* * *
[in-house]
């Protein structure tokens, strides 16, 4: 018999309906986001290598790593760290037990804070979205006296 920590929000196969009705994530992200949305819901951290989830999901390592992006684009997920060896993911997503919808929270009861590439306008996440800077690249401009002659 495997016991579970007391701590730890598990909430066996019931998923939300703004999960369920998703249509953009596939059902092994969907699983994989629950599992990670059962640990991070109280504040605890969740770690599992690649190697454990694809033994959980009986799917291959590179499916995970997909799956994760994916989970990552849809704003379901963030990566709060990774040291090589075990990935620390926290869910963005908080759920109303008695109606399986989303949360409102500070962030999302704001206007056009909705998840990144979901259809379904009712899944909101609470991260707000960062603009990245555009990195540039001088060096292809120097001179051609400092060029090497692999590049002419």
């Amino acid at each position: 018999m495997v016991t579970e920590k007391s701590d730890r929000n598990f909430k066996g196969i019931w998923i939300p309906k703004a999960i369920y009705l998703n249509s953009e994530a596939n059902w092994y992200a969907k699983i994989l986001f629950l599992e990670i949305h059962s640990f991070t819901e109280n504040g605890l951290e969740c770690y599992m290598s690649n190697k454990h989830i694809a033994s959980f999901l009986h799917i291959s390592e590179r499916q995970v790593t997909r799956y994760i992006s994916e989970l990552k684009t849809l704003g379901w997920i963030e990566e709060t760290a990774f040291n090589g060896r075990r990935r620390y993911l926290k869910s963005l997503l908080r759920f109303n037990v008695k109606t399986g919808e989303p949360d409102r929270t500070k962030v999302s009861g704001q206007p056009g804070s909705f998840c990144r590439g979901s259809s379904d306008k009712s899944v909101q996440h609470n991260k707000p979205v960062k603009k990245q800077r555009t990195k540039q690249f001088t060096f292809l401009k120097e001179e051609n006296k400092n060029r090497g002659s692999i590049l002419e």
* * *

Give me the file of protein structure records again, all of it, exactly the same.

[in-house]
């Protein structure tokens, strides 16, 4: 018999309906986001290598790593760290037990804070979205006296 920590929000196969009705994530992200949305819901951290989830999901390592992006684009997920060896993911997503919808929270009861590439306008996440800077690249401009002659 495997016991579970007391701590730890598990909430066996019931998923939300703004999960369920998703249509953009596939059902092994969907699983994989629950599992990670059962640990991070109280504040605890969740770690599992690649190697454990694809033994959980009986799917291959590179499916995970997909799956994760994916989970990552849809704003379901963030990566709060990774040291090589075990990935620390926290869910963005908080759920109303008695109606399986989303949360409102500070962030999302704001206007056009909705998840990144979901259809379904009712899944909101609470991260707000960062603009990245555009990195540039001088060096292809120097001179051609400092060029090497692999590049002419």
């Amino acid at each position: 018999m495997v016991t579970e920590k007391s701590d730890r929000n598990f909430k066996g196969i019931w998923i939300p309906k703004a999960i369920y009705l998703n249509s953009e994530a596939n059902w092994y992200a969907k699983i994989l986001f629950l599992e990670i949305h059962s640990f991070t819901e109280n504040g605890l951290e969740c770690y599992m290598s690649n190697k454990h989830i694809a033994s959980f999901l009986h799917i291959s390592e590179r499916q995970v790593t997909r799956y994760i992006s994916e989970l990552k684009t849809l704003g379901w997920i963030e990566e709060t760290a990774f040291n090589g060896r075990r990935r620390y993911l926290k869910s963005l997503l908080r759920f109303n037990v008695k109606t399986g919808e989303p949360d409102r929270t500070k962030v999302s009861g704001q206007p056009g804070s909705f998840c990144r590439g979901s259809s379904d306008k009712s899944v909101q996440h609470n991260k707000p979205v960062k603009k990245q800077r555009t990195k540039q690249f001088t060096f292809l401009k120097e001179e051609n006296k400092n060029r090497g002659s692999i590049l002419e």